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When I taught kindergarten my favorite thing to do was to show up in the classroom with a stack of giant cardboard boxes and then build something awesome with them.

I started out my career as a teacher in a private school making $8 an hour so things like “supplies” and “furniture” were often hard to come by.

That’s not to say that the school didn’t provide the basics. We had pencils and construction paper, crayons and paints. There were containers full of Lego and other containers full of buttons.

But if you’ve ever flipped through a school catalog and seen everything from realistic-looking plastic eggplants to giant alphabet floor rugs, you know that “buttons” is sort of bottom of the barrel in terms of options.

And yet buttons are what we had.

Also, cardboard boxes.

I spent a lot of time dumpster diving, mostly behind furniture stores and appliance warehouses, in search of a great cardboard box. The holy grail of discoveries was always an empty refrigerator box.

No expensive catalog playhouse could compete with the amazing things we could do with a refrigerator box. But even a stove box, or a sofa box, or in a pinch, some chair boxes stuck together with duct tape would do.

One year I was particularly lucky and scored three refrigerator boxes. We built a castle to end all castles that year. It had two turrets and a grand hall and a moat and drawbridge. I think all 18 kids fit in there at once.

refrigerator box castle

But even when the boxes weren’t so grand we came up with cool things to build. We turned three smallish dryer boxes into houses for the three pigs. We glued grass and sticks all over them and slapped some red construction paper on the third for bricks.

We turned a sort of lopsided crummy dishwasher box into a boat. Once you painted it and stuck a chair inside to act as the captain’s chair, nobody noticed that it was mostly crushed on one end and that the bottom had a big hole. In fact, those things made for some pretty good stories.

One of my favorites was the rocket ship. We wanted it to be round, like a rocket, and since the box was quite square, it presented a bit of a conundrum.

cardboard box rocketSo we tried to pound out and flatten the box, stepping on the seams to little avail. Finally we took it outside and laid it on the grass, and a couple of kids got into it like it was a hamster wheel and started rolling it around the yard. It was their idea. I just went along for the fun.

I tell you what, I’ve never seen a box tamed quite as effectively as that. That square was as round as a barrel by the time those kids were done.

Gingerbread houses. Train cars. The Leaning Tower of Pisa. We built it all.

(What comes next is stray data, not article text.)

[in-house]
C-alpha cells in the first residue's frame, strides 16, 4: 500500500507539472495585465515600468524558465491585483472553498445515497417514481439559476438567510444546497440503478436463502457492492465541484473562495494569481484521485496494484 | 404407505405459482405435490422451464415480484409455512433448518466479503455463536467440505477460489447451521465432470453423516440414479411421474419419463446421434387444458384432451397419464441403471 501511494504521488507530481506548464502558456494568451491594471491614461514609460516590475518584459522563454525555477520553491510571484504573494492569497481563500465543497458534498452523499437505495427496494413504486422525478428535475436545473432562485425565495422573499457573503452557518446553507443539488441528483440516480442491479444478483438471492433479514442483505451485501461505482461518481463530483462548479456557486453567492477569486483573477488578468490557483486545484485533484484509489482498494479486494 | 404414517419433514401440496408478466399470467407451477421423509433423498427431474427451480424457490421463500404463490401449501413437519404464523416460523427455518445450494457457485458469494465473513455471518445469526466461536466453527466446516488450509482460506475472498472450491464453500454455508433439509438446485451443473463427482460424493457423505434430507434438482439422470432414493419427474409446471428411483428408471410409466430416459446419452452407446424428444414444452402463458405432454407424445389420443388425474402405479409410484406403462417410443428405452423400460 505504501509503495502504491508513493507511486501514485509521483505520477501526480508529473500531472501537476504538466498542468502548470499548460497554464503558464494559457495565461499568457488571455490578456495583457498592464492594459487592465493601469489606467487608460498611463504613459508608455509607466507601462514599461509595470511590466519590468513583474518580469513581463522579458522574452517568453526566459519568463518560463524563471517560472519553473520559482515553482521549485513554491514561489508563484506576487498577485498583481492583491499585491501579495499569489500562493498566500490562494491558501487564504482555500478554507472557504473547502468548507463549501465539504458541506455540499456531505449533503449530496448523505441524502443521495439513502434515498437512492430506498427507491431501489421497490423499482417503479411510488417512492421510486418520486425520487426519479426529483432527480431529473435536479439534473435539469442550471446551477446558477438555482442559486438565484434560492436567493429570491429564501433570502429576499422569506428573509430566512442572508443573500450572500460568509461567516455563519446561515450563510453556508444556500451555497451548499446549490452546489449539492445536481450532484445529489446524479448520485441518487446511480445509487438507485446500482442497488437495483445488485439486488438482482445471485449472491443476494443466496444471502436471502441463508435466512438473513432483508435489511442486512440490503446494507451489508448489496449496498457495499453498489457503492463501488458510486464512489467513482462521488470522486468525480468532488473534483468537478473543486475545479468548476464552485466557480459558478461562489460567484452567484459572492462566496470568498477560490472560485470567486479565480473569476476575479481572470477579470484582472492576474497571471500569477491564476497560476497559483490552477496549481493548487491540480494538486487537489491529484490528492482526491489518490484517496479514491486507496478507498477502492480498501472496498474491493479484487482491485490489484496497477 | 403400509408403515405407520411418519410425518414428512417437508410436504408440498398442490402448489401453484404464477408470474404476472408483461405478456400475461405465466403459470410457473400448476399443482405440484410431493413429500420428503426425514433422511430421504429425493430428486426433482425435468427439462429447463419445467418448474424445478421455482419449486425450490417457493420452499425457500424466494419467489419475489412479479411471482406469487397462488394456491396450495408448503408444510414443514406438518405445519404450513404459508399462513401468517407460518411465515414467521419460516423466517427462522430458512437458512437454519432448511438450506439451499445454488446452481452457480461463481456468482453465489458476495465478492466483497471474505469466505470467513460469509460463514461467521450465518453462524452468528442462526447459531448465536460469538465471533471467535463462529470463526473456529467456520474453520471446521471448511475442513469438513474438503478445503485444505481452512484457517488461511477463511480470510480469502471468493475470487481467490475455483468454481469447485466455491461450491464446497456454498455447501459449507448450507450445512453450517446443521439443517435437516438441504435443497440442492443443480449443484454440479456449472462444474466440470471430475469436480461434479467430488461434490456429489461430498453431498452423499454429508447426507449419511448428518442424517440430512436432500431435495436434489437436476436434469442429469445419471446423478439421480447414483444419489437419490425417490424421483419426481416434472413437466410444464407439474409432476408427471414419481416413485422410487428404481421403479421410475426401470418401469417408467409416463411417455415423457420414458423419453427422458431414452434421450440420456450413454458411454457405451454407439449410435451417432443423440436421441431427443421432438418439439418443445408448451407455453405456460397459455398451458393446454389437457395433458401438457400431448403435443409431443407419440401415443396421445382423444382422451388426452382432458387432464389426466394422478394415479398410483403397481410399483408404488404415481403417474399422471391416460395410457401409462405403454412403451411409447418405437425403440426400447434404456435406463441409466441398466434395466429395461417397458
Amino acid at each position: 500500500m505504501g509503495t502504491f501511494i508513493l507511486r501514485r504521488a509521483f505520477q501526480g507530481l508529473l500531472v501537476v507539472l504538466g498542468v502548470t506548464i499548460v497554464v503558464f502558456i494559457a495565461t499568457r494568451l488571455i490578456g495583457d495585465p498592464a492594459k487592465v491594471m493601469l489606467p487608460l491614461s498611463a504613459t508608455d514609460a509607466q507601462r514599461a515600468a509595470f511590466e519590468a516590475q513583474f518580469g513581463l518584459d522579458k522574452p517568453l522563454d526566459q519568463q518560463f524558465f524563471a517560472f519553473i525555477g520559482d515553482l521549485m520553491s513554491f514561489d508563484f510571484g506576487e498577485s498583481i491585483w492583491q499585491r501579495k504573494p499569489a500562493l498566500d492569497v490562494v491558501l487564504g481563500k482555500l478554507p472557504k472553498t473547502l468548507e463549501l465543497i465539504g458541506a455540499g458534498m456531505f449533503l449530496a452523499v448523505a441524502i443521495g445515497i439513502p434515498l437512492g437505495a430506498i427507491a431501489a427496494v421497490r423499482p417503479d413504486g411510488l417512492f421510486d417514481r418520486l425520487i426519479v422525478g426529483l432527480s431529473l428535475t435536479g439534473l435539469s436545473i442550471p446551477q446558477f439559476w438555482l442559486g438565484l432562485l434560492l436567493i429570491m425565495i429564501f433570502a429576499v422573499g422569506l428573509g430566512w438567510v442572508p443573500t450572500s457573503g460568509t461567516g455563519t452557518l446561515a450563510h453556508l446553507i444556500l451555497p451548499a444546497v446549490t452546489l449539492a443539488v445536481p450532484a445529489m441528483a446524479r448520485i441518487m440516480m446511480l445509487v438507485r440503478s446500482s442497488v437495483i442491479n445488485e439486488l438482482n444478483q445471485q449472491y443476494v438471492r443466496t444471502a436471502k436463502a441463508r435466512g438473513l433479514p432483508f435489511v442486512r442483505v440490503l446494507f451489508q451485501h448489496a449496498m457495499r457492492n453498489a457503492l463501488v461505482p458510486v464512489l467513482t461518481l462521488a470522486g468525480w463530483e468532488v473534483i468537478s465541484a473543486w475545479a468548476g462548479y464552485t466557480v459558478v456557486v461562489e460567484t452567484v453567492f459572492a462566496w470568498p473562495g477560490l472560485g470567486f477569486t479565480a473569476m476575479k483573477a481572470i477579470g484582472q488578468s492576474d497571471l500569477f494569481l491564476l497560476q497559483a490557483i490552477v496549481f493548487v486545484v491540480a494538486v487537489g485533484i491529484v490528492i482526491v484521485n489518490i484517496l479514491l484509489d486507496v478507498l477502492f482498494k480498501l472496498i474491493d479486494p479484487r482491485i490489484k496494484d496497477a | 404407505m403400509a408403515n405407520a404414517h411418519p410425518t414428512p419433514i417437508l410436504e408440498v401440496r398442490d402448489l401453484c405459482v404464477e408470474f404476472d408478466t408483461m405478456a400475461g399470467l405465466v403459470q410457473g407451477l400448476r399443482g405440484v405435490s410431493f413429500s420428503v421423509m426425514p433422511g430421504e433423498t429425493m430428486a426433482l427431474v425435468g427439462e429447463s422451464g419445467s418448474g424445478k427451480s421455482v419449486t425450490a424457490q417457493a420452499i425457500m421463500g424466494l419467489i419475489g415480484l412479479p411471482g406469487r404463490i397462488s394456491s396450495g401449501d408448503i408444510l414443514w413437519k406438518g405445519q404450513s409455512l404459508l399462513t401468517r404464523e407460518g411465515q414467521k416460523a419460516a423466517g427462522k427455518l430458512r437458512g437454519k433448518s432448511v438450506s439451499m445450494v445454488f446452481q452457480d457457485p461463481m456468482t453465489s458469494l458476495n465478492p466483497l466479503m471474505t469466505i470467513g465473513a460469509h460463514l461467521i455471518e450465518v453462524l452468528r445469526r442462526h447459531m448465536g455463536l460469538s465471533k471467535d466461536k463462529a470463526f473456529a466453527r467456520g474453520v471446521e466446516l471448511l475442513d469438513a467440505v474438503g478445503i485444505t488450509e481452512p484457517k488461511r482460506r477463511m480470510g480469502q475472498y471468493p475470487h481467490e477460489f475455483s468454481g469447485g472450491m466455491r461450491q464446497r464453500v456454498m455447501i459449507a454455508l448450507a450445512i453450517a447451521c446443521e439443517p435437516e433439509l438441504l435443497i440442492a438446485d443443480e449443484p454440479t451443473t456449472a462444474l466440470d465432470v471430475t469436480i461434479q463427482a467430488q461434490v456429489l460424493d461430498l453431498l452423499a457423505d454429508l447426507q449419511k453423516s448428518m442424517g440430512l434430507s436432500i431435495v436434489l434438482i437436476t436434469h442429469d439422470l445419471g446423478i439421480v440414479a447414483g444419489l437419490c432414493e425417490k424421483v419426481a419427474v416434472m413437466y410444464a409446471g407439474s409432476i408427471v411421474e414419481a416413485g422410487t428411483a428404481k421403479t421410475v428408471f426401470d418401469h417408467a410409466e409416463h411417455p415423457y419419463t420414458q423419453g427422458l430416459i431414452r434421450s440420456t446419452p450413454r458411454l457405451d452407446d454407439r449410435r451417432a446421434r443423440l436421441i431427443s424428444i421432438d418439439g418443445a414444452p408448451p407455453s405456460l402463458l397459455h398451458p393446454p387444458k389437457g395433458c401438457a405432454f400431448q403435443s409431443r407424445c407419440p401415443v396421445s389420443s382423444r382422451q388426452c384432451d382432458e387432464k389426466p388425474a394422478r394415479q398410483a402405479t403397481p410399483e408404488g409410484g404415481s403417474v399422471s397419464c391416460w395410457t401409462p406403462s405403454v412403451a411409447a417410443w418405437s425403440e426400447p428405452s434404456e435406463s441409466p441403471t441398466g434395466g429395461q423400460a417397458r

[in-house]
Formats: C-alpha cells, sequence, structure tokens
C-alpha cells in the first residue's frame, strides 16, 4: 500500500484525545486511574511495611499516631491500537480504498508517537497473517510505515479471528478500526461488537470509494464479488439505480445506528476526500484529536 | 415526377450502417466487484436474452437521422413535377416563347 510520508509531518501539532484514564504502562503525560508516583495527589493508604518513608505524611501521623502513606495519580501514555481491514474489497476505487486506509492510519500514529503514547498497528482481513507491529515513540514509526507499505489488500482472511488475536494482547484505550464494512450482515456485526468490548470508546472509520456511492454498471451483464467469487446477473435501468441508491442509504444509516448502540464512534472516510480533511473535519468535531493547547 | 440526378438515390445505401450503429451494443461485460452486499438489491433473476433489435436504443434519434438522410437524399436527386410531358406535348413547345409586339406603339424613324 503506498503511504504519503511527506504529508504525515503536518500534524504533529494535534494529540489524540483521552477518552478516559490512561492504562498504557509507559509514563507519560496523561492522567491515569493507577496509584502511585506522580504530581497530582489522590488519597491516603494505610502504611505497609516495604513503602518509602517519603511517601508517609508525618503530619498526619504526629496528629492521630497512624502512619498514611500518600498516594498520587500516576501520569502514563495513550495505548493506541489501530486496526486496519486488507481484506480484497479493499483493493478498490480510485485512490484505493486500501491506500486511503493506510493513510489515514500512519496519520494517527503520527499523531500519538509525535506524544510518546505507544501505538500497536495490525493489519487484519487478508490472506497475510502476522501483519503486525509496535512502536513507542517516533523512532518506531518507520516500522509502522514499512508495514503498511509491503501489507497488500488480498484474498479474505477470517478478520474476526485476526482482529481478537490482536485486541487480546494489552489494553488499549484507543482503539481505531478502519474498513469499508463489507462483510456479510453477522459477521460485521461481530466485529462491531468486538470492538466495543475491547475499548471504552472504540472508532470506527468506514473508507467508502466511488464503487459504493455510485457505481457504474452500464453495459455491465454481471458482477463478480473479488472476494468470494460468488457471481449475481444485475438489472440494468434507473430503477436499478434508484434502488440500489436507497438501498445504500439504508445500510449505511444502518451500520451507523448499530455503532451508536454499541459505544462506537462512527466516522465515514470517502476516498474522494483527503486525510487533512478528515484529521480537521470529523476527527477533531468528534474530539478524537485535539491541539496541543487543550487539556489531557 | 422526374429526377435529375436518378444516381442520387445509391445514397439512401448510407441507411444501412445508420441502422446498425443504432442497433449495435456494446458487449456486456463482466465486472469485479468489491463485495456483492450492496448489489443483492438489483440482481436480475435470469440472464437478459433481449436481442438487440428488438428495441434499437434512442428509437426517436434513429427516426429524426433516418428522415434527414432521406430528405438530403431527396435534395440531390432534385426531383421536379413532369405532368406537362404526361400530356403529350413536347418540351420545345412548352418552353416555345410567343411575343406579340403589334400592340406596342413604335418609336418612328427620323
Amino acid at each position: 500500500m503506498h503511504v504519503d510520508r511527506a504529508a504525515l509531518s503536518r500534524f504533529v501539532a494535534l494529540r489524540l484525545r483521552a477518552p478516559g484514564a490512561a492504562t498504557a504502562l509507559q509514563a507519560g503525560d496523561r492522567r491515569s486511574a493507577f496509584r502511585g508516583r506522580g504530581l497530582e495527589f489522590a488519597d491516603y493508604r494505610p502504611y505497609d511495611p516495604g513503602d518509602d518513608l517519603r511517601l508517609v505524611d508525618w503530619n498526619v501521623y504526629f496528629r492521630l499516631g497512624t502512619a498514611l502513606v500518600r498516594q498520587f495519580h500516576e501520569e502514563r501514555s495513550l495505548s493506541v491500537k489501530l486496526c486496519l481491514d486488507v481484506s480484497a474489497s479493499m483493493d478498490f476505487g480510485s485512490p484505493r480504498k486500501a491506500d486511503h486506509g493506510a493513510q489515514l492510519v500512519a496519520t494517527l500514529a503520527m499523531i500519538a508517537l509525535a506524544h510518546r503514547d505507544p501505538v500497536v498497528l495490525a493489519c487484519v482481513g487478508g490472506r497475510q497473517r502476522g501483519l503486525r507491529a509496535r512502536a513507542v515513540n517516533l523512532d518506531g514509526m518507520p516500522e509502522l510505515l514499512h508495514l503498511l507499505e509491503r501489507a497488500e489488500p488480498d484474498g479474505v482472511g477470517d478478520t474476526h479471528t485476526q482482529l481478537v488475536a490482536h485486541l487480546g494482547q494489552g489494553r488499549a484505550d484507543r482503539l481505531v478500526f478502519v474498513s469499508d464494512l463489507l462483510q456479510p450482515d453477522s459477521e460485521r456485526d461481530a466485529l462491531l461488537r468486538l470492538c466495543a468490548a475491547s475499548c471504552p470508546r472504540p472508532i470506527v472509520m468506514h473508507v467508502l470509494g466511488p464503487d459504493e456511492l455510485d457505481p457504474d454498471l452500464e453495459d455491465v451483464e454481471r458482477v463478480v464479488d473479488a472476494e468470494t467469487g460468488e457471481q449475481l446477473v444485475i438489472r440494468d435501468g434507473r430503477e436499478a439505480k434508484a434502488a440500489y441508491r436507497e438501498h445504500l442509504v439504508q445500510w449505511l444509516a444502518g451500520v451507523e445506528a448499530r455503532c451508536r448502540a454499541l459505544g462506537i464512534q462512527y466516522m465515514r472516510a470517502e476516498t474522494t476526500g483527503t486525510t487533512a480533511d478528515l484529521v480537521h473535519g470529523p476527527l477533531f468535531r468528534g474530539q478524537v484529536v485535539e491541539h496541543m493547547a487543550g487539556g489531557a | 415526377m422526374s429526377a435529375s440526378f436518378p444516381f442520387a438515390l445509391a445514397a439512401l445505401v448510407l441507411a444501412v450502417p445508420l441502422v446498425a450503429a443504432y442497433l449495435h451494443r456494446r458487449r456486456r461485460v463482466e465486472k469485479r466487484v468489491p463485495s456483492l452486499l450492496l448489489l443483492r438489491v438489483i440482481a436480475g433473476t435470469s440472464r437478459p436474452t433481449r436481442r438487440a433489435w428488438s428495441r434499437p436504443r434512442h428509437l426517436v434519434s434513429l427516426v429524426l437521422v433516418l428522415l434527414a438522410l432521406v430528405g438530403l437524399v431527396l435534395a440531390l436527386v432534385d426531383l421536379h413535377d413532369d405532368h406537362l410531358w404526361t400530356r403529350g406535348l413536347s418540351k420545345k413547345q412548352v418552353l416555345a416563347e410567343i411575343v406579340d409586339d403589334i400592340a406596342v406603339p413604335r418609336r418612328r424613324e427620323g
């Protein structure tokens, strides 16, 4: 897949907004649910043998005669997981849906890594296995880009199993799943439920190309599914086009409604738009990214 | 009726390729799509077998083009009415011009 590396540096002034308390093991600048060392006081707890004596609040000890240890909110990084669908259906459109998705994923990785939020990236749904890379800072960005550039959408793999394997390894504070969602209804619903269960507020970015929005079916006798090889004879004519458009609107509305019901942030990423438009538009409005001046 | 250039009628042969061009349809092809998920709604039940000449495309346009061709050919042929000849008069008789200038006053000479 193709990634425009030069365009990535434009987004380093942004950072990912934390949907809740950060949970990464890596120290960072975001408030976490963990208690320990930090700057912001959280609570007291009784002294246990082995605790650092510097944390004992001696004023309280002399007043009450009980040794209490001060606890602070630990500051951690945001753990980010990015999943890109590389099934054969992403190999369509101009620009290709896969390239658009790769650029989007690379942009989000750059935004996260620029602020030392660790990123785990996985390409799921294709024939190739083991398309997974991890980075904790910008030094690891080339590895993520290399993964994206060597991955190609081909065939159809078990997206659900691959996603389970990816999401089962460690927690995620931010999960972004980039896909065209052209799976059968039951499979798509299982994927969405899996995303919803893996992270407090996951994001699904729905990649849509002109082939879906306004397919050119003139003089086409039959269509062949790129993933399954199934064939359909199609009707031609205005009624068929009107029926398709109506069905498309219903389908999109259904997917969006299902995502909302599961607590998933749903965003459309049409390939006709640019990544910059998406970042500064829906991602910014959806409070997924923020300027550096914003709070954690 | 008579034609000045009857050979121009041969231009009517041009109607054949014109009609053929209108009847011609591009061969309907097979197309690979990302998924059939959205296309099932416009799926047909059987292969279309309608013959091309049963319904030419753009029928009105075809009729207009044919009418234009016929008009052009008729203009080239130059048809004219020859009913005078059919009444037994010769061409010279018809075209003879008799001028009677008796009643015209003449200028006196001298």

And igloos.

That project was particularly fun. We would start collecting empty cereal and Pop-Tart and waffle boxes at the beginning of the year. Then after the Christmas holidays, when everything was looking a bit depressing and un-festive after all the sparkle of the season, we’d crack out the boxes and build.

It always started with The Big Sort. Elbow-deep in boxes, the kids would figure out which boxes could go together to build an even layer of “ice cubes” and which would be good for the base and which would stack better at the top. Big Cheerio boxes went on the bottom. Little toaster strudel boxes filled in the dome.

After that, it was anyone’s guess how the project would turn out. Even though it always involved large quantities of duct tape, the result was, in large part, a function of how the kids wanted to build it and just how persistent they were. Sometimes it had a nice big “smoke hole” in the roof when nobody could quite get the boxes to stay taped together.

It’s worth mentioning that the most hyperactive, distractible, “when are we going to go outside?” boy could focus like a laser for hours when it came to smoothing duct tape over cereal box seams.

cereal box igloo

Some years we had a very colorful igloo. One year, the kids decided to glue a sheet of white paper over each box for a more realistic effect. And once, they wanted to paint it.

We learned a valuable lesson that year, namely, that paint does not adhere to cereal boxes but instead sheds into a billion flakes that will get on your clothes and stick to the bottom of your shoes and get tracked across the rug and through the school for months to come so that eventually the school director will start following you around with a broom.

I should mention that she was a saint. Even after we ruined rugs, clothes, walls, tables and myriad other very expensive things, she still let us build and paint and tape to our hearts’ content.

This is more than a pleasant memory, though. This is actually a reflection of something I feel very strongly about, and that’s this: education is broken.

I worked in three schools over twelve years and none of them had money. They received no public funding. There were no “angel investors”. There were only a handful of kids and their tuition, which went to paying for everything from the electric bill to the teachers to the erasers.

We gave no tests. We never, not once, sat down to a lesson about at-cat-bat-fat-sat-hat. Nobody colored in the lines because there were no lines.